“The ultimate reason for planning is to achieve long-term corporate goals (both quantitative and qualitative) by developing strategies and managing resources for carrying out those strategies,” says Miguel Costa, professor of management at the Instituto de Empresa and director of marketing at SEK University. According to Costa, “Clearly, a good plan or a good idea is a good point of departure but it can lead to failure unless you make its execution possible through a process that is thoughtful, orderly and structured.” It is always possible to succeed purely by accident. However, “no one can survive forever on the returns provided by a stroke of luck, much less so in the case of a corporation. The first thing you need for a business is an idea but it can take a long time until this materializes and solidifies into a profitable business.” As a result, he explains, you should study the market and its needs. You need to adapt the product and its features to demand. You also need to organize a sales plan, set goals, achieve financing, study various marketing and communications challenges; figure out how to collect the money you’re owed; create channels for logistics, and so forth…. One example of this is the failure of Sony’s Play Station 3. “Too many planning mistakes made it hard to duplicate the success of the launch of its predecessor, the PS2,” notes Costa.


3) “The company without a strategy is willing to try anything.” Michael Porter, professor at Harvard.


When you don’t have a definite strategy, notes Costa, it seems as if everything is equally valid. It’s something quite different to get results. “It’s like giving someone a blind man’s cane or waiting for a stroke of luck.” When you don’t have a plan, “success can happen but you are assuming too many risks.” On occasion, he explains, not creating a strategy is the equivalent of designing a flawed strategy because the consequences can be equally disastrous for your company. For example, Costa cites Terra Networks’ acquisition of Lycos. In May 2000, Terra paid $12.5 billion for Lycos, more than double its market capitalization at the time.  Only four years later, Terra wound up selling Lycos for just $95 million. “Only the people who made that decision will know if Terra did so with or without a strategy. If there was a strategy, there’s no doubt that it was misguided.”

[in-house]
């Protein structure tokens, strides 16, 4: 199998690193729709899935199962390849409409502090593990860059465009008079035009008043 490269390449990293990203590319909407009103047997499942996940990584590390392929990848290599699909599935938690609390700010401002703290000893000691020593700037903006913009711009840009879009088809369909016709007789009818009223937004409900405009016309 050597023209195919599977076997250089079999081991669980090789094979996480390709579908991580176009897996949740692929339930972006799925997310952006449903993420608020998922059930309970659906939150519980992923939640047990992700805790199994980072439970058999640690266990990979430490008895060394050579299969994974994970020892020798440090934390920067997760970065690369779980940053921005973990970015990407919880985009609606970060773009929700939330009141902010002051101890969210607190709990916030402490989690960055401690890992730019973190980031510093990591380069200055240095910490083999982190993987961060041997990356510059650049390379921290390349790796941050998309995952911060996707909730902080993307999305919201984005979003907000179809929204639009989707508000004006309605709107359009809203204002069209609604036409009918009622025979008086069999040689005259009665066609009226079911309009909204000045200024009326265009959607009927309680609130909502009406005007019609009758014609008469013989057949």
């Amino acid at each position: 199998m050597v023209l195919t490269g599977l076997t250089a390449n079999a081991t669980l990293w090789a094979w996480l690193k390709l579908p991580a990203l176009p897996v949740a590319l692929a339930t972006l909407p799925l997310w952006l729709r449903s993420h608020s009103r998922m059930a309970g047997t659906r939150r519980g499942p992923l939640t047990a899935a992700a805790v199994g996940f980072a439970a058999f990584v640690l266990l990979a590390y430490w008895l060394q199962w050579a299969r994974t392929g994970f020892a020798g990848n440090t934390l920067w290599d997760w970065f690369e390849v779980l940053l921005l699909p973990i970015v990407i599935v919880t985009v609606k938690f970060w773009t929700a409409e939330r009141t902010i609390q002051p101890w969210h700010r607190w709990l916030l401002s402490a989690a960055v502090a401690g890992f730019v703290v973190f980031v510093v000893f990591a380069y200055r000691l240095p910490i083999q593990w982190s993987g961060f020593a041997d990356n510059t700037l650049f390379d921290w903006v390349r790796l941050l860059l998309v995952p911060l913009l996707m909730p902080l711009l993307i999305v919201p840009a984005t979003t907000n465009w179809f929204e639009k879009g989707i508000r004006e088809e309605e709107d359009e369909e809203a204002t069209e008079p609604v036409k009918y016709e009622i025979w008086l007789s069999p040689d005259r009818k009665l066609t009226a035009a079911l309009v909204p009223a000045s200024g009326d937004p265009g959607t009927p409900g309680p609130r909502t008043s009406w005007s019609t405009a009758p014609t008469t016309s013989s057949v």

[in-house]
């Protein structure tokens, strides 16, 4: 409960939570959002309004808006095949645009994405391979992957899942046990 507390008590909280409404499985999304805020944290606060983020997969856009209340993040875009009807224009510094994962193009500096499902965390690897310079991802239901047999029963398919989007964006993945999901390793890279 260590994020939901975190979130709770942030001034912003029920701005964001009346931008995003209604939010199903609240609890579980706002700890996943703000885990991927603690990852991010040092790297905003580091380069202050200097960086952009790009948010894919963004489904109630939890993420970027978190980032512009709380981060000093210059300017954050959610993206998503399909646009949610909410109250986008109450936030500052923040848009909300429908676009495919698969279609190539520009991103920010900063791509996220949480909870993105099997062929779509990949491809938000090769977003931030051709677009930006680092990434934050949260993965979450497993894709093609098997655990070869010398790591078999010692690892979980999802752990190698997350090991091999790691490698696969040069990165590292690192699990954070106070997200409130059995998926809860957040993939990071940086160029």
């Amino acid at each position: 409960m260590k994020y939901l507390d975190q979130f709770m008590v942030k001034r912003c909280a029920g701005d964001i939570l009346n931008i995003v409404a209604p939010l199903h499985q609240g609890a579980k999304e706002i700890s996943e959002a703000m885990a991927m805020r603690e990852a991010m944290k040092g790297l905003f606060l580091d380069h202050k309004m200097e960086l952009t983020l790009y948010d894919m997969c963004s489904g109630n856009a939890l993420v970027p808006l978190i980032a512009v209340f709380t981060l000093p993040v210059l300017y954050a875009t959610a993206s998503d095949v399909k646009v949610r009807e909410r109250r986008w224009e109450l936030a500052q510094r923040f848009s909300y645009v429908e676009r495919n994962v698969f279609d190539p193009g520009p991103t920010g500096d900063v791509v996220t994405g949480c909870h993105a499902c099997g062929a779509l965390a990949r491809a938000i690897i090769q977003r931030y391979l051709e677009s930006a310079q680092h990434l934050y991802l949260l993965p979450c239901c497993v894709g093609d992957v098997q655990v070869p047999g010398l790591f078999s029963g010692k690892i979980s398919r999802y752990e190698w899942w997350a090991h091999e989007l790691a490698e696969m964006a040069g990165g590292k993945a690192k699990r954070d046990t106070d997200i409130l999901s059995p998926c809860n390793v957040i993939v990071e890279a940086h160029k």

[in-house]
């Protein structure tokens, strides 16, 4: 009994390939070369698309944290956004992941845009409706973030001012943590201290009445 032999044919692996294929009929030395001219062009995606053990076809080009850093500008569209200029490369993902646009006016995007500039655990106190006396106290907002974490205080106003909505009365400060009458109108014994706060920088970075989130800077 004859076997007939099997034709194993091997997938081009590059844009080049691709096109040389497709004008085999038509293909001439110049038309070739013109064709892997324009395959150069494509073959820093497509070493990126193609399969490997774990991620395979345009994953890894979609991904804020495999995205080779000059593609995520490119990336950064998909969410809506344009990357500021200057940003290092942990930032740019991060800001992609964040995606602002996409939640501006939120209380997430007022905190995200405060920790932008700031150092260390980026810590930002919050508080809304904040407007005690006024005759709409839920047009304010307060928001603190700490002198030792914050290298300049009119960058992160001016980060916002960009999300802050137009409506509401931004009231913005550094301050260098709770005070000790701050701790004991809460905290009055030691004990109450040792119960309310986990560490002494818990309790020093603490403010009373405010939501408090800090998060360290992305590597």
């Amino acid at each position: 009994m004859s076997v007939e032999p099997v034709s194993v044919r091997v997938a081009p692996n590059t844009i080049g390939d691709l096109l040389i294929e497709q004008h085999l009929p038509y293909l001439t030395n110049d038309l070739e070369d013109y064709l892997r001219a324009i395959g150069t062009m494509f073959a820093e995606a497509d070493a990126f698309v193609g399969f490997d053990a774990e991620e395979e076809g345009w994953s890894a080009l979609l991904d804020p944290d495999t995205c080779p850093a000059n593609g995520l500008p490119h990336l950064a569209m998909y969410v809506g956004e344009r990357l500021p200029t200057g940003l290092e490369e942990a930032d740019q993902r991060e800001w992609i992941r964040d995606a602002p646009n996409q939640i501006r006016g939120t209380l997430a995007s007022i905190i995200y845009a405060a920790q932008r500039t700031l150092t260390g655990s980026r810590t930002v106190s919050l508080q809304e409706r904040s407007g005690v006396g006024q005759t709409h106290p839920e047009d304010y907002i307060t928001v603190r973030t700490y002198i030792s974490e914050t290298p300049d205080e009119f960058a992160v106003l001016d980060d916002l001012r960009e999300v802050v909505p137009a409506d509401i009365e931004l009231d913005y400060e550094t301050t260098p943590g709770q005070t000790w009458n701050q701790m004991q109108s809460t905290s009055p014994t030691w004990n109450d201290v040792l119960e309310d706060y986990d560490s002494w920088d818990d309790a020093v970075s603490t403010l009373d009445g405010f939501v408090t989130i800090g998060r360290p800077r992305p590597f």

4) “Elephants have a hard time adapting. Cockroaches outlive everything.” Peter Drucker, the father of modern management.


Some of the great management maxims remain nothing more than pretty words. Sometimes, however, they describe people and companies that have learned how to manage certain situations successfully. That’s the case with Bankinter, the Spanish bank. “Because of its innovations and its strategic use of technology, it [Bankinter] has learned how to survive in a market dominated by large banks,” notes José Ramón Pin, professor at IESE. Over time, Bankinter has gone from being ranked 107th among Spanish banks to becoming one of Spain’s top six banks. Few had faith in its potential back in June 1965, when Bankinter was established as the Banco Industrial y de Negocios [Industrial and Business Bank]; it was owned jointly (50-50) by Banco de Santander and Bank of America. “Now it has become the model for Internet banking, thanks to its ability to adapt rapidly to the new era in technology,” Pin adds.


5) “If you are not part of the solution, you are part of the problem.” Vladimir Lenin, former president of the Soviet Union.


Although it is not clear who coined this phrase, it is clear that most sources attribute it to Vladimir Lenin, former leader of the Soviet Union. Some critics say that this approach is merely a way to make corporate employees responsible for corporate problems that should be solved by their managers. According to Costa, “this is a phrase that continues to be quite valid. Clearly, this is what the board of directors of Citibank must have been thinking when they ousted Charles Prince during the subprime mortgage crisis in the United States. The board was confident that Robert Rubin (the new president) would become part of the solution, and we have no doubt that if he does not succeed in that regard, he [Rubin] will become part of the problem.”